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India across the final frontier

India across the final frontier
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First Published: Tue, Apr 29 2008. 01 10 AM IST
Updated: Tue, Apr 29 2008. 01 10 AM IST
9:24am on Monday was a proud moment. By now the country has become accustomed to hearing success stories of its space scientists. The launch of 10 satellites using the Polar Satellite Launch Vehicle, PSLV C-9, however, marks the mastery of another complex step.
The launching of the 10 satellites, one after another, from the final stage of the PSLV required complex manoeuvring to prevent the satellites from colliding with each other. The Indian Space Research Organization (Isro) has launched multiple satellites on earlier occasions, but never so many in a single mission. Of the 10 satellites,?two—Cartosat-2A and Indian Mini Satellite 1 — belong to India and are remote-sensing devices. The other eight were for foreign customers.
With this launch, the 13th in the PSLV series, Isro has demonstrated its commercial viability. PSLV can launch payloads in the 600-1,200kg range in stand-alone/primary configuration and 50-200kg microsatellites in the kind of configuration as in today’s launch. The latter mode is important from a commercial point of view. So far, Isro has launched satellites for Belgium, South Korea, Italy, Germany and other ­countries.
At the moment, India is at the low end of commercial space services. This market has significant entry barriers, not all of them commercial. It’s controlled by the Europeans, the Americans and the Russians. India and China are late entrants to this competition.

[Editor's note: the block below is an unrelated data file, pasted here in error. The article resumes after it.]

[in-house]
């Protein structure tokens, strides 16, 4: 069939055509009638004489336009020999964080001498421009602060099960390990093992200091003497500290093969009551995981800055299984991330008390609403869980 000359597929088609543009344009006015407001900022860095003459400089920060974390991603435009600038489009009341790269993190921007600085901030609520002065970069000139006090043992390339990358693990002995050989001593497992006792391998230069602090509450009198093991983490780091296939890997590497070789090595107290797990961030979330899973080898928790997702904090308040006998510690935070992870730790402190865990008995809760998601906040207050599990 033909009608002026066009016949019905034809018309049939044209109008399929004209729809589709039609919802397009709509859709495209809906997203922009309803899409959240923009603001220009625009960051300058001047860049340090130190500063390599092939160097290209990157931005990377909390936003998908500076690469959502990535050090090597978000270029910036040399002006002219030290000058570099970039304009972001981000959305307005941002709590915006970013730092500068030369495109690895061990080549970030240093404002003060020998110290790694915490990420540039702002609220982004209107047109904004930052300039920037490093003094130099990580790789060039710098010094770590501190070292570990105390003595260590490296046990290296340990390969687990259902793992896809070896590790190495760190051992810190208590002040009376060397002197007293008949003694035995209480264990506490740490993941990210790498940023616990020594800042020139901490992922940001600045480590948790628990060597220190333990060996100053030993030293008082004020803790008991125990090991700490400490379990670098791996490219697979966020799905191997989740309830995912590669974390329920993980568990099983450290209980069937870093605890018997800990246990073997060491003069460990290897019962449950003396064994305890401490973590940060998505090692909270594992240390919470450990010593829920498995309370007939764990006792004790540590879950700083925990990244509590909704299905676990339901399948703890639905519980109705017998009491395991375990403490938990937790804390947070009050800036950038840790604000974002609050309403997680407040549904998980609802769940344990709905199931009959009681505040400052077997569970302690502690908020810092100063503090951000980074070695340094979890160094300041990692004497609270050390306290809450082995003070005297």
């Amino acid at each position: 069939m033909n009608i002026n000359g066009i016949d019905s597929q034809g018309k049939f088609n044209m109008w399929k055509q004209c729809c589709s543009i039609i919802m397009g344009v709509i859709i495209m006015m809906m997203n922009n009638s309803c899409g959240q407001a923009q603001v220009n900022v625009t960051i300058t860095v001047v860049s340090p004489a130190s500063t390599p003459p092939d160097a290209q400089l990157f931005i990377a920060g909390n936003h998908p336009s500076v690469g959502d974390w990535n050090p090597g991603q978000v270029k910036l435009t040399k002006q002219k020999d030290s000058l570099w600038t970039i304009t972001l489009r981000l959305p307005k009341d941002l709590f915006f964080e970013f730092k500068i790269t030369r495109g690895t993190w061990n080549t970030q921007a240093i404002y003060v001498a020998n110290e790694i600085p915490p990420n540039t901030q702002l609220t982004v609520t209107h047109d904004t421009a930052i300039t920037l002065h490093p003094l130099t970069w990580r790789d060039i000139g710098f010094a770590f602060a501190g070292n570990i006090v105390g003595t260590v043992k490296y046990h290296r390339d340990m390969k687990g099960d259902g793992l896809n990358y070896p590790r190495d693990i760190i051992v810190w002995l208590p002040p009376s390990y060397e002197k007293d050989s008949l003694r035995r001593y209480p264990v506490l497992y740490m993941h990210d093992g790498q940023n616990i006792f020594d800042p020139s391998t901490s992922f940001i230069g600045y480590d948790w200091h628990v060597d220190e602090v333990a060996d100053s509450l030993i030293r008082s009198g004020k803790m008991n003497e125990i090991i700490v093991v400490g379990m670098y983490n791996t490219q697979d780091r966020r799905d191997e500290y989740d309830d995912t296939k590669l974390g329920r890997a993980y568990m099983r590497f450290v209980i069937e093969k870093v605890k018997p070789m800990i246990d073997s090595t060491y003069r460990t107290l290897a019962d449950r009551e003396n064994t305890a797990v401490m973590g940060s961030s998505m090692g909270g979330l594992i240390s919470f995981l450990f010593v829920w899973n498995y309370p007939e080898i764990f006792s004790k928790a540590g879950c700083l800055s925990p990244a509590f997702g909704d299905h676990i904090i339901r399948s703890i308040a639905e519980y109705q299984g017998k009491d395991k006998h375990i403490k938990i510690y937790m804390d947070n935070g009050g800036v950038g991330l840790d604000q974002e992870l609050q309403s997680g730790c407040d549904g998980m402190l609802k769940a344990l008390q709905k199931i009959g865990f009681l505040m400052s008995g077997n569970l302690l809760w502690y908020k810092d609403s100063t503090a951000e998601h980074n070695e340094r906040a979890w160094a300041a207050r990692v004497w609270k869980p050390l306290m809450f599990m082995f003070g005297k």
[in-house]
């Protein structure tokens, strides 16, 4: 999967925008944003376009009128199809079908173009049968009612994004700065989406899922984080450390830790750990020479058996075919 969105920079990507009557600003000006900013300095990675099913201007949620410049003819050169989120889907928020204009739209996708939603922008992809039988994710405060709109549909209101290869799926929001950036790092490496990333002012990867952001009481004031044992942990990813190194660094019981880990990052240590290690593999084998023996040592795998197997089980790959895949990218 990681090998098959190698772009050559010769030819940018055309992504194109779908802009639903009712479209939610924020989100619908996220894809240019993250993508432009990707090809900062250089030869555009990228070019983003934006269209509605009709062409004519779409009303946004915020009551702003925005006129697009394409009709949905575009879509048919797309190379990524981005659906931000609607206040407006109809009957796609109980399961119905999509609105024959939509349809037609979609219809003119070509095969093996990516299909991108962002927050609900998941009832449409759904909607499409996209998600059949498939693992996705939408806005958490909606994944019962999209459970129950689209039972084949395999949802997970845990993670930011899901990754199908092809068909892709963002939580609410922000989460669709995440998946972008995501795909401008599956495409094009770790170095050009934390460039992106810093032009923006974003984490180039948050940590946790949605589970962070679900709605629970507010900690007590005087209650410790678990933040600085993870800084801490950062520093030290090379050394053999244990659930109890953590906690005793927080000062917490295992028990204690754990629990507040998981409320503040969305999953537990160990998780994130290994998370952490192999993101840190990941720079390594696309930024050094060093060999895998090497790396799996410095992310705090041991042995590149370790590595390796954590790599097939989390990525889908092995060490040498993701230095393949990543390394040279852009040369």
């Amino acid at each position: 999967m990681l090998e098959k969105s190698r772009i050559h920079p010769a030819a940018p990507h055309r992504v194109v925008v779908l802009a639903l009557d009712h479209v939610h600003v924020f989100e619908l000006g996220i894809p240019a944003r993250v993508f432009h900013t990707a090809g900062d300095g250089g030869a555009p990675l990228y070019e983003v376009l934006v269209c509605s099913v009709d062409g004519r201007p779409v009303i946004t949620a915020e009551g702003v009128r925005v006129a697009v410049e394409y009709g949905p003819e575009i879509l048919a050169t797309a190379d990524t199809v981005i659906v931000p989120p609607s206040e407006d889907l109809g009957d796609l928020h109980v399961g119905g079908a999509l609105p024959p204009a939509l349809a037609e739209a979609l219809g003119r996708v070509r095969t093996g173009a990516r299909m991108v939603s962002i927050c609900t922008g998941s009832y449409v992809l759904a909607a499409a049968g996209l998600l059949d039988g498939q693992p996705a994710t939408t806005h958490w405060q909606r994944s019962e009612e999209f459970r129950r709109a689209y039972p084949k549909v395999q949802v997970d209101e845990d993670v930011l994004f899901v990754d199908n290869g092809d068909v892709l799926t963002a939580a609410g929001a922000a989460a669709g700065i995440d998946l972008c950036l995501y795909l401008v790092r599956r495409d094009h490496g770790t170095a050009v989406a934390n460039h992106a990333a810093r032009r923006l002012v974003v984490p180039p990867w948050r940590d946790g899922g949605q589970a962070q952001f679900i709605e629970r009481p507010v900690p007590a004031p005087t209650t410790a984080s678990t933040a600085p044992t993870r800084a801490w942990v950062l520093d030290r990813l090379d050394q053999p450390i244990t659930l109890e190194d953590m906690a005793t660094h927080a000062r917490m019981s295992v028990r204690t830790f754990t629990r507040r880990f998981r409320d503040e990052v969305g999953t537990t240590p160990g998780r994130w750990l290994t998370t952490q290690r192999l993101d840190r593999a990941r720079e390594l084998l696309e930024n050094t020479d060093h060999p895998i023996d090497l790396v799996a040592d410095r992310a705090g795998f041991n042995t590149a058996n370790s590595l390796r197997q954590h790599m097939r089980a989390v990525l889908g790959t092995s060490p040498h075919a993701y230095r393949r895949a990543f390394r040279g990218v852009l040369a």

Like all late industrializers, to borrow terminology from another context, they have successfully adapted technologies and solutions developed by the pioneers. What India needs to do now is scale up what it has. Multiple satellite launches from a single vehicle have the potential to reduce costs significantly.
The country has a proven record in sending objects into polar orbits. These are mainly remote-sensing and weather applications-based satellites. Greater commercial depth will require geosynchronous orbit placement ability. Satellites in such orbits appear stationary to observers at a particular location on earth and big cover telecommunication satellites mostly fall in this category. This is where the money is.
For this, the glitches and problems in the Geosynchronous Satellite Launch Vehicle need to be removed, fast.
Can India make money from space applications? Write to us at views@livemint.com
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First Published: Tue, Apr 29 2008. 01 10 AM IST